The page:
|Approx. Weight||Feels Normal|
|Skier Level||Intermediate - Expert|
|Ski Style||All-Mountain Frontside|
|Core Material||Ash, Poplar, Fiberglass, Titanium|
|Turning Radius||22.2m @ 184cm|
|On Snow Feel|
Volkl Kendo 2016 - 2015 Review by A Better Ski
The Volkl Kendo has been updated for 2015/2016 with a slightly wider base (90mm instead of 89mm), and a gradually tapered tip that seems to improve it’s maneuverability a bit more. The new Kendo still has the solid edge hold and carving ability of past, but with improved soft snow capabilities. I’d still classify it as an all-mountain frontside ski for advanced or expert skiers, but with a slightly more approachable feel.
2016 Volkl Kendo On-Snow Video Review
Conditions: Groomers, Soft Chop (5”), Hard Pack
Boots: Rossignol Alias Sensor 120
Bindings: Marker Griffon
On the Snow Feel: Last seasons Volkl Kendo had a nice stable feel that could be locked in when on edge. There was some maneuverability, but the ski was still happiest on edge. The new Kendo has a similar stable feel, but I found it slightly less locked in and a little more maneuverable. It’s still not a surfy or playful ski, but I did find that I could unlock the ski and access a slightly playful side on softer snow.
Powder: The new Volkl Kendo has been upgraded from 89mm underfoot to a ski that is 90mm underfoot. While this along won’t really improve the powder performance, the slightly tapered tip, and improved rocker line help to keep the ski approachable in deeper snow. You’re still not getting a ski that is going to excel in the deeper snow, but rather a ski that will be capable when there is a few inches of fresh snow on the groomers.
Turn Initiation and Carving: The 2015/2016 Volkl Kendo is still a ski that likes to carve. The redesigned tip shape, and rocker line makes it feel slightly more maneuverable than past, and even at slower speeds I found the ski relatively easy to turn. Despite the upgraded shape, the Kendo is still a ski that prefers to be on edge, and like past versions it does take some speed to put it there. Sure at 90mm underfoot it doesn’t take a ton of work to get it on edge, but it’s also not automatic either. I felt that I had to drive the ski rather than just shift my weight. Thankfully, the ski isn’t overly heavy so I found it relatively easy to get them from edge to edge. I enjoyed making moderate to long radius turns, but did find that I could adjust turn shape with ease. The ski was energetic, lively, and moderately powerful, but I didn’t find them overly exciting either. To be fair, I had just skied the Blizzard Bonafide, a ski that while demanding, is very fun and exciting when transitioning from edge to edge. The Kendo is still a very capable carver, especially for those who are willing to work a bit, but it wasn’t nearly as powerful or energetic as the Bonafide (I know these are two very different skis, but I expected the Kendo to carve better than the Bonafide, not the other way around). Again, the Kendo is still a very capable carver, but for me it wasn’t the most exciting carver of the category.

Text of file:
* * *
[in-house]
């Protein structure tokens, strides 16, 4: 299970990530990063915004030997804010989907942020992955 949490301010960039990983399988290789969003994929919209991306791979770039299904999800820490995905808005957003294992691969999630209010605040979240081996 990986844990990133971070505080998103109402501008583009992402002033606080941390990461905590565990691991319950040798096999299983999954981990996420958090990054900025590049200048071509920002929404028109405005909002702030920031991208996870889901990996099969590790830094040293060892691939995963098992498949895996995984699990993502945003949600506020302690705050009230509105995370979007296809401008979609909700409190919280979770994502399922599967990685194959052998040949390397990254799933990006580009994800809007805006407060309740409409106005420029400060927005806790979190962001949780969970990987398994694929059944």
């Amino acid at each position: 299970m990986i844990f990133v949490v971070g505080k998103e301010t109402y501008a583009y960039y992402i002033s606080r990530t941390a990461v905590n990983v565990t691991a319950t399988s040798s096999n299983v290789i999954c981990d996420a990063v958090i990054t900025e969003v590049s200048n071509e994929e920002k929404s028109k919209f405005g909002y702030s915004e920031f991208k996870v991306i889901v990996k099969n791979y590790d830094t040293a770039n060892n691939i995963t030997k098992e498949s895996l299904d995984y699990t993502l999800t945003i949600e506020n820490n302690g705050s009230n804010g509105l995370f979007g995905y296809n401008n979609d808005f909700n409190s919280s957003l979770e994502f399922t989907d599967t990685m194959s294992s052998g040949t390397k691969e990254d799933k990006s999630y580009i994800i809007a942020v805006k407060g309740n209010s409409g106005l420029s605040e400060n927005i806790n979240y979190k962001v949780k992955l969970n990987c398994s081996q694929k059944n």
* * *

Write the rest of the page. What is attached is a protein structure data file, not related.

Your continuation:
Speed: The Volkl Kendo holds up pretty well at speed. The flex is moderately stiff, and with a titanal core, it feels relatively damp and stable at high speeds.
Uneven Terrain: The Volkl Kendo is great in soft chop so long as it isn’t too deep. The small amount of rocker in the tip helps to keep the kendo on top of the shallow chop, but as soon as it gets deep, the Kendo is much less at home. The stiff flex, and layer of titanium helps to absorb the terrain, but the ski just doesn’t have a wide platform to absorb the terrain. In addition, the poplar core is quite lively and has a lot of rebound energy. At higher speeds, and deeper chop, the Kendo begins to get bounced around if you try and blast through.
Edge Hold: Maybe it was the demo pair that I skied, but I was actually disappointed with the edge hold of the Kendo. The day of testing was mostly hard packed groomers (far from the ice you find in the NE), and I found myself skiing very cautiously. There were several times I lost an edge when transitioning from soft to hard snow. On soft snow, the Kendo feels like a knife. Maybe I need to get back on a pair with a better tune.
Flex: The Volkl Kendo has a moderate to moderate stiff flex, with tip and tail leaning towards moderate. The softer flex makes it feel slightly more approachable than past, but still holds up well at speed. The Kendo has enough torsional stiffness to feel solid on edge.
The 2015/2016 Volkl Kendo feels slightly more approachable and maneuverable than past, but still wants to carve high angle turns on groomers. The new Kendo is better off piste than in past, but I’d still say it’s more at home on groomers than powder. The new shape makes it easier to get on edge and easier to vary turn shape once there, but the Kendo is still a knife that likes to be on edge. It’s still damp, stable, and powerful, but I found it lacks a bit of energy and liveliness. It’s still a very capable carver, just not overly exciting. It does decently well at speed, and is actually relatively quick in bumps. It’s fun in soft snow, but isn’t great when conditions get a bit bumped up. So who is it for? Well the Volkl Kendo is a versatile all mountain frontside ski that likes to carve groomers, yet still has the ability to ski off piste. It’s more of a carver than slasher, but does have the ability to be playful at times.
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